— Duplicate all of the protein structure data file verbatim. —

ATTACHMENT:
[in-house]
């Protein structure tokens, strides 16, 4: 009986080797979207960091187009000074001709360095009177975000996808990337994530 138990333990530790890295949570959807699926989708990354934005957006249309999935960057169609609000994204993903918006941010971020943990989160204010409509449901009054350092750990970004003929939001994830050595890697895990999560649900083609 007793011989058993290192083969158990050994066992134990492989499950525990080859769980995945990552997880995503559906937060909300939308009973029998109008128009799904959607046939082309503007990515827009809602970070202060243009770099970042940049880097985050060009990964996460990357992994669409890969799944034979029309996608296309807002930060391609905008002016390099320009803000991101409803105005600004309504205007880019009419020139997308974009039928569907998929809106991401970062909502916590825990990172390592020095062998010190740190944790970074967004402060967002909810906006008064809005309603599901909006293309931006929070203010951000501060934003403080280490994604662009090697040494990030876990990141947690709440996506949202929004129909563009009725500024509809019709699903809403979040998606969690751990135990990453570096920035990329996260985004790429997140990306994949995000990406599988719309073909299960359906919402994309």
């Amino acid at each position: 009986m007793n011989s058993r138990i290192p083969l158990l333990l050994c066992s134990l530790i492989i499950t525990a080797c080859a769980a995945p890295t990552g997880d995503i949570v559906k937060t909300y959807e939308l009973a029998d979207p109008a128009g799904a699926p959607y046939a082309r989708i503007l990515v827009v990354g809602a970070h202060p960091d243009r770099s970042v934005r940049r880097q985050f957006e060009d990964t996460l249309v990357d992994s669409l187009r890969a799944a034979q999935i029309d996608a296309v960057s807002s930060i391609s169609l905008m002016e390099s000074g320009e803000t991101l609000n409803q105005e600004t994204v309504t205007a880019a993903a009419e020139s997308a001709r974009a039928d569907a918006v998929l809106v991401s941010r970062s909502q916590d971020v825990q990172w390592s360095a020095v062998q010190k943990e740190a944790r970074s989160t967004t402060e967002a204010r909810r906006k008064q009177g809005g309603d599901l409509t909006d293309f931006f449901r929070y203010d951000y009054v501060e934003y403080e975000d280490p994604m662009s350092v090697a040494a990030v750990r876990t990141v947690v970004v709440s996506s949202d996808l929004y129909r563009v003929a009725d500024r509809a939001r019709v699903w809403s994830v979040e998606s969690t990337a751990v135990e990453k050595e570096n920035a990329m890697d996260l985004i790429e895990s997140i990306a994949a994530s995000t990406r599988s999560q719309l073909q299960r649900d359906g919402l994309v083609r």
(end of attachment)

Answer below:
[in-house]
């Protein structure tokens, strides 16, 4: 009986080797979207960091187009000074001709360095009177975000996808990337994530 138990333990530790890295949570959807699926989708990354934005957006249309999935960057169609609000994204993903918006941010971020943990989160204010409509449901009054350092750990970004003929939001994830050595890697895990999560649900083609 007793011989058993290192083969158990050994066992134990492989499950525990080859769980995945990552997880995503559906937060909300939308009973029998109008128009799904959607046939082309503007990515827009809602970070202060243009770099970042940049880097985050060009990964996460990357992994669409890969799944034979029309996608296309807002930060391609905008002016390099320009803000991101409803105005600004309504205007880019009419020139997308974009039928569907998929809106991401970062909502916590825990990172390592020095062998010190740190944790970074967004402060967002909810906006008064809005309603599901909006293309931006929070203010951000501060934003403080280490994604662009090697040494990030876990990141947690709440996506949202929004129909563009009725500024509809019709699903809403979040998606969690751990135990990453570096920035990329996260985004790429997140990306994949995000990406599988719309073909299960359906919402994309």
């Amino acid at each position: 009986m007793n011989s058993r138990i290192p083969l158990l333990l050994c066992s134990l530790i492989i499950t525990a080797c080859a769980a995945p890295t990552g997880d995503i949570v559906k937060t909300y959807e939308l009973a029998d979207p109008a128009g799904a699926p959607y046939a082309r989708i503007l990515v827009v990354g809602a970070h202060p960091d243009r770099s970042v934005r940049r880097q985050f957006e060009d990964t996460l249309v990357d992994s669409l187009r890969a799944a034979q999935i029309d996608a296309v960057s807002s930060i391609s169609l905008m002016e390099s000074g320009e803000t991101l609000n409803q105005e600004t994204v309504t205007a880019a993903a009419e020139s997308a001709r974009a039928d569907a918006v998929l809106v991401s941010r970062s909502q916590d971020v825990q990172w390592s360095a020095v062998q010190k943990e740190a944790r970074s989160t967004t402060e967002a204010r909810r906006k008064q009177g809005g309603d599901l409509t909006d293309f931006f449901r929070y203010d951000y009054v501060e934003y403080e975000d280490p994604m662009s350092v090697a040494a990030v750990r876990t990141v947690v970004v709440s996506s949202d996808l929004y129909r563009v003929a009725d500024r509809a939001r019709v699903w809403s994830v979040e998606s969690t990337a751990v135990e990453k050595e570096n920035a990329m890697d996260l985004i790429e895990s997140i990306a994949a994530s995000t990406r599988s999560q719309l073909q299960r649900d359906g919402l994309v083609r």